Three Mentalities That Limit Team Building
Evan Doyle | July 05, 2018
For many pastors and leaders, the idea of building a great team is attractive! It sounds good and many of us know team building is something we should do.
The future of the work you are currently doing is dependent upon you taking responsibility to equip others.
Is creating space and providing room for others to contribute important to you?
Leaders have vision they desire to move people towards.
More than likely, your mission requires others to complete what you believe is possible. However, sometimes leaders are left wondering why it’s not happening faster and others don’t seem as excited as they are.
Here’s the thing, your team-building efforts are based upon what is taking place in your heart and mind.
Proverbs 4:23 (NIV)
23 Above all else, guard your heart, for everything you do flows from it.
Everything you do (or don’t do), including team building, starts with the beliefs you have.
There are mentalities that will maximize or limit your team building potential.
Below are three common mentalities that will limit you from being an effective team builder.
1. A Good Leader Is Good At Everything.
This mentality will keep you frustrated, tired and insecure.
In 2003 I received my first paid position at a church as a youth pastor. I had no idea what I was doing (I’m still learning). The difference from today and back then is, I have an easier time admitting that I don’t know everything.
One area I always struggled in was preparing for summer camp. The games, planning the day, etc. It just was not my thing. My wife loves summer camps, even to this day. She could have done an amazing job leading camp in those areas. I could have (and should have) done what I was best at – while releasing her to do what she was better than me at doing.
The problem was I was too insecure. I thought I had to be good at everything. That thought did not help me, the youth group, or the church.
Good leaders are not good at everything! They, don't have to be.
When a leader focuses on what only they can do, it creates opportunity for others to do what only they can do.
The point is, be secure enough to release others to do what they are better at doing than you.
2. A Good Leader Demands Perfection.
For a long time, excellence has been a buzzword in church circles. The word finds its place in mission statements, core value lists, and training manuals.
Don’t get me wrong, excellence is important and to be strived for. However, for many leaders a demand for excellence gets in the way of delegating execution of responsibilities.
Rather than demanding perfection, focus on clarifying the goal. It can be easy to focus on how something gets done and to become fearful that it won’t be done the way you would do it. But if the goal is reached, does it really matter if it done a little differently than how you would have gone about it?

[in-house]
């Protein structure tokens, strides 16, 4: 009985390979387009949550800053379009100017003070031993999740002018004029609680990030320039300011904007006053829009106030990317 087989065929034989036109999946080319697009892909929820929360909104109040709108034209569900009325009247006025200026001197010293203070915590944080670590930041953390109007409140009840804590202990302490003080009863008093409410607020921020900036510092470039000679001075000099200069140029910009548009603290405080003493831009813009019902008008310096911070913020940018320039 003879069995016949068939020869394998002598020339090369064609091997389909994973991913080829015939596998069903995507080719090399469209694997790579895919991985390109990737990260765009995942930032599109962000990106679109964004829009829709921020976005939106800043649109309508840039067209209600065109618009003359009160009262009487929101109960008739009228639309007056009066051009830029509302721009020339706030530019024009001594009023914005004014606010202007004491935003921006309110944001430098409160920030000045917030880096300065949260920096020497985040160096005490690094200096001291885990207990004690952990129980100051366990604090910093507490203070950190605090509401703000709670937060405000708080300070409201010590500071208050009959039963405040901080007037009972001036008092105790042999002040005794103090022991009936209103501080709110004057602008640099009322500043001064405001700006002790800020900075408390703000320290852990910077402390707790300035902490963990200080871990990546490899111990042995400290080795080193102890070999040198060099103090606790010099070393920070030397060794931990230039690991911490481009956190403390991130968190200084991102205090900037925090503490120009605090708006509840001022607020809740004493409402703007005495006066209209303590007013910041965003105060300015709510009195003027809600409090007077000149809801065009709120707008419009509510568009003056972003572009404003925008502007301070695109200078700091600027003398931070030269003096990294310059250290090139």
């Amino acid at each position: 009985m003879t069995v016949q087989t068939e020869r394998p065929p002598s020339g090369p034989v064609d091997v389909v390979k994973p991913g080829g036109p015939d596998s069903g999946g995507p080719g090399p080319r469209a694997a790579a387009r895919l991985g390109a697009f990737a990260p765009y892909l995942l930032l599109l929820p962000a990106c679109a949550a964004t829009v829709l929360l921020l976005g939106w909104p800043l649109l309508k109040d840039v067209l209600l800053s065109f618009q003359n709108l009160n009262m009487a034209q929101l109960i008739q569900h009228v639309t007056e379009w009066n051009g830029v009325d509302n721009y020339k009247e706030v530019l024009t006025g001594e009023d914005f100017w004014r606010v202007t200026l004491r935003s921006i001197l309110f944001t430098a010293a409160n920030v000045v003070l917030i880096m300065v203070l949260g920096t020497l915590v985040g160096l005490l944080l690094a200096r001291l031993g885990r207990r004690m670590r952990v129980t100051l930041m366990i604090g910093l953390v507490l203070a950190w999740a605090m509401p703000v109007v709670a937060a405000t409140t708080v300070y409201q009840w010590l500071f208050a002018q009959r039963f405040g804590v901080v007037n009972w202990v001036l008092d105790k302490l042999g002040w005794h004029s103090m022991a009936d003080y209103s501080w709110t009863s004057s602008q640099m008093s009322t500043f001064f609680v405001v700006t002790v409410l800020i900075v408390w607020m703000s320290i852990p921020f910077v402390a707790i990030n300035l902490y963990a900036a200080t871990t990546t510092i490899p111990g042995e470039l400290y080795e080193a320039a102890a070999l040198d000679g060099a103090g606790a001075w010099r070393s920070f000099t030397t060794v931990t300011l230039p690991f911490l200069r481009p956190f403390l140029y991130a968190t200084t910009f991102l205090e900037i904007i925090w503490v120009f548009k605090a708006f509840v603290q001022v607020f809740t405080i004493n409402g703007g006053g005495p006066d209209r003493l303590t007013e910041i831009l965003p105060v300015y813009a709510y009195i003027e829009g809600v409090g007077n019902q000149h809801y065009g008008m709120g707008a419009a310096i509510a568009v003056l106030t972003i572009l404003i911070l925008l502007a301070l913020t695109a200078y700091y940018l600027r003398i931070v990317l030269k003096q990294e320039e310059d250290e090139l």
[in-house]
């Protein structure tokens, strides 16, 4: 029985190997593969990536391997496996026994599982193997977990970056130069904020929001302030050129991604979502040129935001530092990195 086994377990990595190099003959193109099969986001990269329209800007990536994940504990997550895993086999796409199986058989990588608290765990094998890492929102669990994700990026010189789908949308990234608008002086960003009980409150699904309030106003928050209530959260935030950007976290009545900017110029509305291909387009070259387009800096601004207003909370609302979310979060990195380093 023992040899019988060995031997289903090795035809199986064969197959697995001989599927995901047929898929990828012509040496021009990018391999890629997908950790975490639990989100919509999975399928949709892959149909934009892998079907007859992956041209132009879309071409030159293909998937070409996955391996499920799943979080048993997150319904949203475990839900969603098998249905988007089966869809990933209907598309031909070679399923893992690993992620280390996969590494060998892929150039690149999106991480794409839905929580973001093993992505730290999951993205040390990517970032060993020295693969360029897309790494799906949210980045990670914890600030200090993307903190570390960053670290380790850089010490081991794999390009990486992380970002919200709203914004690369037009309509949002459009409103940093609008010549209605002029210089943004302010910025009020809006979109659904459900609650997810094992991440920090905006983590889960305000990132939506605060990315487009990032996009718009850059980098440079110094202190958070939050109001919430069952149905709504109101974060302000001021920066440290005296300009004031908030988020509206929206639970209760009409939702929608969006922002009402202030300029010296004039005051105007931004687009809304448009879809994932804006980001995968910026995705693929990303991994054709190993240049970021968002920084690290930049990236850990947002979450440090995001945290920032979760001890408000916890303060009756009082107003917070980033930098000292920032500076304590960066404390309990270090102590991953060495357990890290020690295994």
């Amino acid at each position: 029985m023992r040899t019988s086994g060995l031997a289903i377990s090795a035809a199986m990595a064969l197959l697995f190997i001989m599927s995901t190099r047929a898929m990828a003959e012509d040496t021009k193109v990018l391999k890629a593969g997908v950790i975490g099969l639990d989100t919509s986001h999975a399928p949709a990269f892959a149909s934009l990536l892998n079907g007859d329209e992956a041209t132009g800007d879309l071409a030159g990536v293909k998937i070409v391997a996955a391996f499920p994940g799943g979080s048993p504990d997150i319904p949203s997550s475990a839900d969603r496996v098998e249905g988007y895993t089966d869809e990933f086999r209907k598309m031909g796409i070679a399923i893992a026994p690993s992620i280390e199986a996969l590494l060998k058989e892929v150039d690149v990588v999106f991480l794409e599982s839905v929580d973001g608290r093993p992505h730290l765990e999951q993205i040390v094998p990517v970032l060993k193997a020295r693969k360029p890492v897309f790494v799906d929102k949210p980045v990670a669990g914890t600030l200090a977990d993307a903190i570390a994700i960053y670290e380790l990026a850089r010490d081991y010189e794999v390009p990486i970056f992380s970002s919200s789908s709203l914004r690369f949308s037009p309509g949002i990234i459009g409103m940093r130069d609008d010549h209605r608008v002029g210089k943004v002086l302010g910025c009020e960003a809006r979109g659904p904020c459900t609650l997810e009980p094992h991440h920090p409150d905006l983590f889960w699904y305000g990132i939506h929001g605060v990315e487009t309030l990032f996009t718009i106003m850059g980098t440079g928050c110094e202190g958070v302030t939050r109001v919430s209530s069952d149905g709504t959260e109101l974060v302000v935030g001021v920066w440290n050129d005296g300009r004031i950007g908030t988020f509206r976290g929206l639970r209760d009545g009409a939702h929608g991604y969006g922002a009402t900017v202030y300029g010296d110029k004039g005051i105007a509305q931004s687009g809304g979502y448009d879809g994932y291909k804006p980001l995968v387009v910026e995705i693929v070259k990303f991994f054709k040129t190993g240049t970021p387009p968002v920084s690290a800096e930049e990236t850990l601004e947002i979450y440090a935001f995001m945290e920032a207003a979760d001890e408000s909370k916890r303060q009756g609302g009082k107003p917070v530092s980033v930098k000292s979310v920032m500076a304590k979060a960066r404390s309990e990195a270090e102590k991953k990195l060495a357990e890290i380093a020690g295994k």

Stop limiting others by focusing on how something gets done and start emphasizing why it is important that it does get done!
A leader must give permission for people to try and to even make mistakes. It’s ok to suggest a path to success, but give freedom for others to discover what works best for them.
What if they come up with a better way of doing things? Often, this will be the case. If we’re sharing the right responsibilities with the right people they will normally have ideas on the best way to get the job done.
3. A Good Leader Makes All The Decisions.
Your team members need to be able to make decisions. This does not mean that your standards must change. It does mean that you have given your team freedom to make choices that are shaped by what you have expressed is important.
I once worked for a building supply company. The owner and vice president of sales constantly reminded the team that we were there to serve our customers. As employees, we would go out of our way to meet the needs of our customers. Even if we did not stock what they were looking for, we would find a way to get it so that we could serve them. Many times, we went above and beyond.
As an employee, we could operate in this way because we knew that we valued serving our customers and had freedom to make decisions about how to serve them best.
A few years ago, I stepped into a role where all of team members were used to asking for permission to make simple decisions. As the leader it was suffocating, but it wasn’t their fault. They had never been empowered to make decisions.
I decided to provide them with guidelines for make decisions. This has been very helpful to me. I hope it helps you too. Below is what I shared with them.
Criteria for making a leadership decision:
1. Does your response serve the person who has a need/question?
2. Is your solution in agreement with the organization’s values?
3. Do you have the resources and/or ability to fulfill your commitment?
If you feel that your response will agree with these criteria FEEL FREE to do what you think is best!
Most of the time your team is going to get it right. They’ll make the right decision. If they don’t, address it.
If you don’t empower your team to make decisions it will more detrimental to you than the outcome of them making the wrong decision.
Being self-aware of the beliefs that drive you to build teams is a powerful asset. If you find yourself being limited by mentalities like these change thoughts and break through. Your work is too important to do alone.
Until you allow others to touch, feel and even influence how the vision is carried out they will never help carry the weight of it with you.